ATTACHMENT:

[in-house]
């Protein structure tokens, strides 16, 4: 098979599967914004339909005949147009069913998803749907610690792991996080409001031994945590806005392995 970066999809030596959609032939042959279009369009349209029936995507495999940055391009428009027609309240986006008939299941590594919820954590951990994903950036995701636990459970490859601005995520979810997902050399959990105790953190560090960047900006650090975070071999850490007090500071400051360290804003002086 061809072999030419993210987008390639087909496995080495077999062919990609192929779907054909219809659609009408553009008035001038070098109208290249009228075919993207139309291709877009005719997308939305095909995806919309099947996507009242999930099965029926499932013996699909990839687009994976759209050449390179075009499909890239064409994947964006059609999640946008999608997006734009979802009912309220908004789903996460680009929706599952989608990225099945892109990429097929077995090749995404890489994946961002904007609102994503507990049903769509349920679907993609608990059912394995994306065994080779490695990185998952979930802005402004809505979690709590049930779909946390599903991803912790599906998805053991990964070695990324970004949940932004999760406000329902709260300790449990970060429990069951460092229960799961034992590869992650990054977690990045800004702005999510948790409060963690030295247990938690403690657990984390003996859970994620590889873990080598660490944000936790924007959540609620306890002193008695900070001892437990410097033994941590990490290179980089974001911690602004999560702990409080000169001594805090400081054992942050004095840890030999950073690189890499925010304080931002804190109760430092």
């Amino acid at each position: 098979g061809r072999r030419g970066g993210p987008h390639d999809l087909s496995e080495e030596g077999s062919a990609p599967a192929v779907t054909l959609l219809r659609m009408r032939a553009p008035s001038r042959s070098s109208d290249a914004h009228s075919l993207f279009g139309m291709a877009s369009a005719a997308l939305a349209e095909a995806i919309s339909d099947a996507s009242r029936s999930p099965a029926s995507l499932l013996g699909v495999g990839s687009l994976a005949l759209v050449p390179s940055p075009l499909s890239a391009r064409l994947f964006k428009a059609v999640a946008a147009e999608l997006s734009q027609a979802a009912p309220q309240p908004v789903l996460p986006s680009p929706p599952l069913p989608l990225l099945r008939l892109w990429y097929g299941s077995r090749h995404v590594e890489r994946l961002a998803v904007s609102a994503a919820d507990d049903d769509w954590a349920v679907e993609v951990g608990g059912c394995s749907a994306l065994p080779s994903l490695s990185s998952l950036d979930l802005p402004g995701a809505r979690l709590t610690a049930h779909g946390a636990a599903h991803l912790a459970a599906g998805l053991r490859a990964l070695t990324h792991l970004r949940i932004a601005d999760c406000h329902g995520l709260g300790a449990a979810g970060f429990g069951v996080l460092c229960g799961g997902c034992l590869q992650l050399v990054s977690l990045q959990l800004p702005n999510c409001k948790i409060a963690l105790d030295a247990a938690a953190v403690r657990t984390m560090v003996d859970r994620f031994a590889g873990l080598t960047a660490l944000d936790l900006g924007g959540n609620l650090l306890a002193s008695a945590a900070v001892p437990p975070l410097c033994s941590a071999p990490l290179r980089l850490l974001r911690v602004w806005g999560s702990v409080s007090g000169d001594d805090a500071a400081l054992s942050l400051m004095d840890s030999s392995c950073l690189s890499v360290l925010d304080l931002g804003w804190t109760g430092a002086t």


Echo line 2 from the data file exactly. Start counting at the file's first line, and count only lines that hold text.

């Protein structure tokens, strides 16, 4: 098979599967914004339909005949147009069913998803749907610690792991996080409001031994945590806005392995 970066999809030596959609032939042959279009369009349209029936995507495999940055391009428009027609309240986006008939299941590594919820954590951990994903950036995701636990459970490859601005995520979810997902050399959990105790953190560090960047900006650090975070071999850490007090500071400051360290804003002086 061809072999030419993210987008390639087909496995080495077999062919990609192929779907054909219809659609009408553009008035001038070098109208290249009228075919993207139309291709877009005719997308939305095909995806919309099947996507009242999930099965029926499932013996699909990839687009994976759209050449390179075009499909890239064409994947964006059609999640946008999608997006734009979802009912309220908004789903996460680009929706599952989608990225099945892109990429097929077995090749995404890489994946961002904007609102994503507990049903769509349920679907993609608990059912394995994306065994080779490695990185998952979930802005402004809505979690709590049930779909946390599903991803912790599906998805053991990964070695990324970004949940932004999760406000329902709260300790449990970060429990069951460092229960799961034992590869992650990054977690990045800004702005999510948790409060963690030295247990938690403690657990984390003996859970994620590889873990080598660490944000936790924007959540609620306890002193008695900070001892437990410097033994941590990490290179980089974001911690602004999560702990409080000169001594805090400081054992942050004095840890030999950073690189890499925010304080931002804190109760430092």